Lammar Young is Ready To Train the Next Best Basketball Stars at the Young World Basketball Summer Camp–But You Better Be Ready To Work Hard
Lammar Young brings a new meaning to the phrase, “game plan.” Young is the director of the Young World Basketball Summer Camp. But do not let the word “camp” give you the wrong idea. It is anything but just a camp, in the classical sense. Above everything else, Young is looking to ensure that his players improve in order to get the most passion out of the sport of basketball as possible.
Lammar Young’s camp tactics are tough, with intense drills and serious workouts using top of the line equipment. But his high expectations yield amazing results in the form of success in his players and athletes, as well as a tight-knit basketball community. The Montclair Dispatch spoke to Young about the mission of his basketball camp.
“The mission of the camp is to provide a competitive atmosphere of die-hard and serious basketball players that want to improve in different aspects of the game. The summer is a great opportunity for those players to spend as much time working on their craft as they did during the school year working on their education.”
This mindset has allowed Young to propel his gifted athletes to develop their skills as well as reach tangible goals. “Our summer camp survey shows that 96% of our athletes will make their fall basketball teams after tryouts just from the skills and knowledge that we teach. The other 4% are first-time basketball players attending our program.”
“In reference to our teams, we’ve participated in various circuits that offer great competition to ensure our players are being pushed and challenged to the best of their abilities. We’ve placed between 1st or within the top four in any of the events, but success is not measured by wins or losses but progress the players are making under our guidance. Our team’s travels included New Jersey, New York, Massachusetts, Connecticut, Delaware, Pennsylvania, Nevada, Virginia, Maryland, Indiana, Texas, Atlanta, South Carolina, Ohio and Florida and that’s to name a few. Previous tournaments included YBOA (Youth Basketball of America) States & Nationals, Zero Gravity States & Nationals, AAU (Amateur Athletic Union) States and Nationals, Big Foot, Hoop Group, Agame, Bball Spotlight, Made Hoops (Nike), Boo Williams (Nike), Rose Classic (Nike), NYBL (National Youth Basketball League, Adidas), M.I.T’s (Maryland Invitational Tournament) plus many others.”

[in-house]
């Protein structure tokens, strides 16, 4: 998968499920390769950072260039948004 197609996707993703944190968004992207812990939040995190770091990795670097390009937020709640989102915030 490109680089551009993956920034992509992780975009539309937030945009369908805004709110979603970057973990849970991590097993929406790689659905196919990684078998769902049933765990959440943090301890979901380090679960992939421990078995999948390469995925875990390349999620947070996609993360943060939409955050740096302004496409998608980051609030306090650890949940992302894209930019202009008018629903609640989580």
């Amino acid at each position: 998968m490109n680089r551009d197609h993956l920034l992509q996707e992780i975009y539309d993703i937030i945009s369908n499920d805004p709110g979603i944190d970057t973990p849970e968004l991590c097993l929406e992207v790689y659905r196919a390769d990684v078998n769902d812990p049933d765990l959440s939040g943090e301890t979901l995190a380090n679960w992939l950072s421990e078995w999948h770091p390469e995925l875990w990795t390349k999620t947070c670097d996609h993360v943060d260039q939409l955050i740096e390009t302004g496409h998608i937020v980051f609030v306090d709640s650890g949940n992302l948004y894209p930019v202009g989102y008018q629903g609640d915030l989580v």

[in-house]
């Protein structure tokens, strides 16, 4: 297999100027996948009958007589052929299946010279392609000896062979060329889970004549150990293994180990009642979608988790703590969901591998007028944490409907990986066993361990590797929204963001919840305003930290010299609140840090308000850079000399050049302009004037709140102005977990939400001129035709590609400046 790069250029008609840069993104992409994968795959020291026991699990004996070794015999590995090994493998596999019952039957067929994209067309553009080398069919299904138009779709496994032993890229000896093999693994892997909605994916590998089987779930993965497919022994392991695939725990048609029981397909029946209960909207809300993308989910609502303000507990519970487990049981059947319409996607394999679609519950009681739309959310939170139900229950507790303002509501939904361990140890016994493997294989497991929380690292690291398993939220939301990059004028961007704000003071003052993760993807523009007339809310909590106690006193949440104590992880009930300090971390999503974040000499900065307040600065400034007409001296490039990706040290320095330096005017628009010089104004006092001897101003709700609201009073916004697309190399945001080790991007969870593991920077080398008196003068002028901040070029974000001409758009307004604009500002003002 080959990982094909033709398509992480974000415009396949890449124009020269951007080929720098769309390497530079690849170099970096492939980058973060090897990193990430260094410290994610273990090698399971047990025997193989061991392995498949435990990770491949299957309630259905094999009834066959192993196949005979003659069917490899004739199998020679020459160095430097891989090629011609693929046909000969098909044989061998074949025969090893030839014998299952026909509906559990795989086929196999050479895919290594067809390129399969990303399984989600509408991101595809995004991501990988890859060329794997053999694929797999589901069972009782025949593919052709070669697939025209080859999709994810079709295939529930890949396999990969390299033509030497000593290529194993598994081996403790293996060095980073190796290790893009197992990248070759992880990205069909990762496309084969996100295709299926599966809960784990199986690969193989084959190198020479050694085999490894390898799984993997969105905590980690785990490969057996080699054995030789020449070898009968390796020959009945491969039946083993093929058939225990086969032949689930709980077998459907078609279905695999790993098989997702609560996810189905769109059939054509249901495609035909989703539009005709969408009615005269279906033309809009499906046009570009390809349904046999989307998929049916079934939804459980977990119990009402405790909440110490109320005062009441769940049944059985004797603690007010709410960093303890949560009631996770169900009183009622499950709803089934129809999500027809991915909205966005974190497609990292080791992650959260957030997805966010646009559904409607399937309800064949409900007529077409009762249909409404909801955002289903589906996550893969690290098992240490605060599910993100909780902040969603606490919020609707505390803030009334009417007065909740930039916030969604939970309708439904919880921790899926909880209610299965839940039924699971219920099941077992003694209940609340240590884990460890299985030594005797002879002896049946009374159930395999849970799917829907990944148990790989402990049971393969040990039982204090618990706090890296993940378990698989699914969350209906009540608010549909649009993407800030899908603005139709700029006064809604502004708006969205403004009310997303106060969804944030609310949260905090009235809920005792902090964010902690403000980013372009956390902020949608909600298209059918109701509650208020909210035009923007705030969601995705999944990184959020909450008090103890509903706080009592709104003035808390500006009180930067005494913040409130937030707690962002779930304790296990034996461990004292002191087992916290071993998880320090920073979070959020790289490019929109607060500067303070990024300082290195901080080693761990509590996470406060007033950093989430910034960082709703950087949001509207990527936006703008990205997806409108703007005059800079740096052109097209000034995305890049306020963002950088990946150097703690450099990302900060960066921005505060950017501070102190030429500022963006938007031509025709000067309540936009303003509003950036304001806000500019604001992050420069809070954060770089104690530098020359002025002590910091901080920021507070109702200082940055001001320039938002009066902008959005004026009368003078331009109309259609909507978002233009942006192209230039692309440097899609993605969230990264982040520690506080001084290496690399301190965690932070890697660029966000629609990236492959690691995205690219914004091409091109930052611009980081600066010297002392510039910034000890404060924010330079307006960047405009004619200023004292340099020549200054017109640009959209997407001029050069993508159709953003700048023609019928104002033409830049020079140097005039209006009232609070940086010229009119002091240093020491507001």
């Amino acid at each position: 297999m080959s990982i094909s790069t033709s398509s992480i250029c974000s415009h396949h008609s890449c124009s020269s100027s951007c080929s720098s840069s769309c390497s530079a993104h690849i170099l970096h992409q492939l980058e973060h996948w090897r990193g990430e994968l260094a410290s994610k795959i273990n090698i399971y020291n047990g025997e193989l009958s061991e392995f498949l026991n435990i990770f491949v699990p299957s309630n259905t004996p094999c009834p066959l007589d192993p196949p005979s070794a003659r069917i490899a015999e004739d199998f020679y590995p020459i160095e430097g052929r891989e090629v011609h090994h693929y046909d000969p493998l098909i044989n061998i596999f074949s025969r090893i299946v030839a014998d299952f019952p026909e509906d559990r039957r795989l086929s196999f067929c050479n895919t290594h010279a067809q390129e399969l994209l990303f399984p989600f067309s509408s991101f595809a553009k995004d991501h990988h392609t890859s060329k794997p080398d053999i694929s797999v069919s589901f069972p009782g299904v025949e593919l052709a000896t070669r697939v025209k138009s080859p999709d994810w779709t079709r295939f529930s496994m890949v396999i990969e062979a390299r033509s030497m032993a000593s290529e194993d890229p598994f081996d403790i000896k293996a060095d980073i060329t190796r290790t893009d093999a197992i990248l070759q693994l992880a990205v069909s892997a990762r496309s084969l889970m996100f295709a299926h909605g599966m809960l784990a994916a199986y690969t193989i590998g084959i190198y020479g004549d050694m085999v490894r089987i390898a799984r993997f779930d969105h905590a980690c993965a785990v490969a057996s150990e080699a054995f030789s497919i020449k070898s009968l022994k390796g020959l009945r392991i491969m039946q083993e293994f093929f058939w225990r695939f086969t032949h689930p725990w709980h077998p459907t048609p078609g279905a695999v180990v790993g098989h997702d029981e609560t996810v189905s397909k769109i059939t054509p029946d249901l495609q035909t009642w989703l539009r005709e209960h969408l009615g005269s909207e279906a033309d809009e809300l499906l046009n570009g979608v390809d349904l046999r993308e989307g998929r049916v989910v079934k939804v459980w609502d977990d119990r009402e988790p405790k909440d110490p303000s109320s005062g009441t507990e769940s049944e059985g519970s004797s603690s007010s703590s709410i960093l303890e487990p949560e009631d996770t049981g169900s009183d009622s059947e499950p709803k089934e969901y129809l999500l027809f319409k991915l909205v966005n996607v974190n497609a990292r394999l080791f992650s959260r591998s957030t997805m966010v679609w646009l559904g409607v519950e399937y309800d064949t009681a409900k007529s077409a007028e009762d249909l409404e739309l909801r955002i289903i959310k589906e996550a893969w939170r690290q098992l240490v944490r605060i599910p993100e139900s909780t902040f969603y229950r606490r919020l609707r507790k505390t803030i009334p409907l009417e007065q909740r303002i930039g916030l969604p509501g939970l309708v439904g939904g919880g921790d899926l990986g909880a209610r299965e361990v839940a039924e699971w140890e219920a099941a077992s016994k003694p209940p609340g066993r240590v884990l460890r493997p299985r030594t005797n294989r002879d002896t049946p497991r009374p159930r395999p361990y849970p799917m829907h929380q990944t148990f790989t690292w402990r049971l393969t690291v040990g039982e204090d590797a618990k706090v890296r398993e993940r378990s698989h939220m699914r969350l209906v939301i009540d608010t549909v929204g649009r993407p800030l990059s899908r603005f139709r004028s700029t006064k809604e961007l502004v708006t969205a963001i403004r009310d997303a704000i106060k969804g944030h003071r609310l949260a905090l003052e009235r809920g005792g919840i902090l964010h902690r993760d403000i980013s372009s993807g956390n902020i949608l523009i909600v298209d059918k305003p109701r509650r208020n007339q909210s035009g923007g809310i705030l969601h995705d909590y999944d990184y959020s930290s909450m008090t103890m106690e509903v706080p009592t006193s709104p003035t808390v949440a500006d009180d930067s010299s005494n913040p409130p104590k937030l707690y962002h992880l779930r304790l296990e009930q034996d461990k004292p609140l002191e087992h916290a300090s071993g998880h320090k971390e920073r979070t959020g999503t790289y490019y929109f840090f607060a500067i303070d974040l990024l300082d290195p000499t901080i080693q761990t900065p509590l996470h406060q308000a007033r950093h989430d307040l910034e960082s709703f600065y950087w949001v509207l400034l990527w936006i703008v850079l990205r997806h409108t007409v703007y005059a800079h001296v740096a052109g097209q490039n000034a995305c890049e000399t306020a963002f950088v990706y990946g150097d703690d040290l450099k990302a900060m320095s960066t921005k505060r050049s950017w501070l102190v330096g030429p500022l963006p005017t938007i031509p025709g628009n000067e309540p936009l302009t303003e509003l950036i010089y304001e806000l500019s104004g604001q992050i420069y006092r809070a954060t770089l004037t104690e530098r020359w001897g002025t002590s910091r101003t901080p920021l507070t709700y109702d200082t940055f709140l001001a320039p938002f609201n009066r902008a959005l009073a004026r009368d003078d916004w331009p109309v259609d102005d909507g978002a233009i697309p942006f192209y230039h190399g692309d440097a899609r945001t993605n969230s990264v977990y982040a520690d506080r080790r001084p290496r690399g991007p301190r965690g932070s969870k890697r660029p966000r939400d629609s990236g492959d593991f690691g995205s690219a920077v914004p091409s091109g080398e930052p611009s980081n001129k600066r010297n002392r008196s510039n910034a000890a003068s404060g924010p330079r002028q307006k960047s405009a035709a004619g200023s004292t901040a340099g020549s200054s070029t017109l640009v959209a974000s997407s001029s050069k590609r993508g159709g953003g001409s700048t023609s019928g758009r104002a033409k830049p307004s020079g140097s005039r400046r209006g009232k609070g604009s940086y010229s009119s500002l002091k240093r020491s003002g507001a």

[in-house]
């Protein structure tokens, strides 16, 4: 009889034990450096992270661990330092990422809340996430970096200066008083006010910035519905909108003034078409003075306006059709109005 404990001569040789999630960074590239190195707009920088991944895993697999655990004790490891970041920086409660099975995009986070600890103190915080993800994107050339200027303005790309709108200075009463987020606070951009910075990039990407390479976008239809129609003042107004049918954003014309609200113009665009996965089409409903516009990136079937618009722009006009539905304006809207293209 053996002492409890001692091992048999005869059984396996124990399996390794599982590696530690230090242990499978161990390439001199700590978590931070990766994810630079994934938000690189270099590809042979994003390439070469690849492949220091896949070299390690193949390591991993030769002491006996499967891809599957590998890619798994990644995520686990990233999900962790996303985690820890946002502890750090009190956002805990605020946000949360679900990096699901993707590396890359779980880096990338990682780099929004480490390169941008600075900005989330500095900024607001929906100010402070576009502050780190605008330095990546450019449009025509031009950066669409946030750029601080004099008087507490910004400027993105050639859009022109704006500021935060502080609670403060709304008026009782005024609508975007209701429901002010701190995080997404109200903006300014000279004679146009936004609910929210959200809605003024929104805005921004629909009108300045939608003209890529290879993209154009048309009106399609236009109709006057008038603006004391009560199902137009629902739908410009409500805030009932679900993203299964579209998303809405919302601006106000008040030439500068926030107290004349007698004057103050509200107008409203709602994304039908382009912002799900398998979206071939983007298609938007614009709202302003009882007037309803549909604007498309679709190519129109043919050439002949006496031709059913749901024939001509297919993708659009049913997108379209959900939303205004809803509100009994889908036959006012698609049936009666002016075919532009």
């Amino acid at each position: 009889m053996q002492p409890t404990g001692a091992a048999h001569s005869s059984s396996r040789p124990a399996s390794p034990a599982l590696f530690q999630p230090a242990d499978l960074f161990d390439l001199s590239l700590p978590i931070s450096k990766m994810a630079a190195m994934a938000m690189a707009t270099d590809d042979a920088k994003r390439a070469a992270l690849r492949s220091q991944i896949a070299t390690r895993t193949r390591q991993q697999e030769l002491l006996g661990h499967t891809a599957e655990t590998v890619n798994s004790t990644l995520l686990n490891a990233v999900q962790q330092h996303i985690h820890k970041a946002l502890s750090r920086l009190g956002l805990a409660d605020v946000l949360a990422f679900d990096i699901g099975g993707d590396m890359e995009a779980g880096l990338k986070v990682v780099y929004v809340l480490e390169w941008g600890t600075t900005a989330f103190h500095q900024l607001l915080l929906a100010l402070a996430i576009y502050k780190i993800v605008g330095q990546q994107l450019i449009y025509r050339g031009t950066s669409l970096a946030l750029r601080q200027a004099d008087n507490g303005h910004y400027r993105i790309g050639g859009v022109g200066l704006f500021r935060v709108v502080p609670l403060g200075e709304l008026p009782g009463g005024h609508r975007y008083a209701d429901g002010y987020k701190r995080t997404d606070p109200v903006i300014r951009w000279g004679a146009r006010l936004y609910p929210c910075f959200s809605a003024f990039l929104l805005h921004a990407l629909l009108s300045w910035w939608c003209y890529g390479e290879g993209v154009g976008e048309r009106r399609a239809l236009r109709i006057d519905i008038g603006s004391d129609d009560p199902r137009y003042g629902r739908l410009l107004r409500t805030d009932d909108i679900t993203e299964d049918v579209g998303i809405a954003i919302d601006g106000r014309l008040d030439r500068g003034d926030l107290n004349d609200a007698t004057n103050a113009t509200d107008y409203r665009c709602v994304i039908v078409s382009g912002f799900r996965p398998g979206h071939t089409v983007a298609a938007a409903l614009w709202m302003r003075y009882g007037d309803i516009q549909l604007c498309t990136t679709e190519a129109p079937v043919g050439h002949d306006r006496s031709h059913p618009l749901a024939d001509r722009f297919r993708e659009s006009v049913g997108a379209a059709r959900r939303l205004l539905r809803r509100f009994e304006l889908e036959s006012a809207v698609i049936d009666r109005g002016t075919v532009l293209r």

“From an off-the-court point of view, the athletes are making lifetime friendships from participating at our program. We’re constantly teaching life lessons from court view and being able to witness our players graduate college and have enough confidence to handle what
the world has to offer are the true success stories.”
Young sees his summer program as an opportunity to dedicate the necessary time and focus on consistent training and progressing on the court. “The program is 80% skills and drills and 20% fun. When a parent invests their hard earned money into our program it’s not just to make their child happy but to get them better in a sport they love. Our integrity will do just that, help the players get better by all means. We focus more on fundamentals than kids playing games, however, the last hour of the program each day, the kids will engage in a scrimmage. If a kid wants to play then they can go to a park to play, but if a kid wants to learn and improve then we are the best fit. As a program, we have a lot of kids with dreams and we strive to make those dreams become reality if the player is committed, focused and determined to accomplish his or her goals.”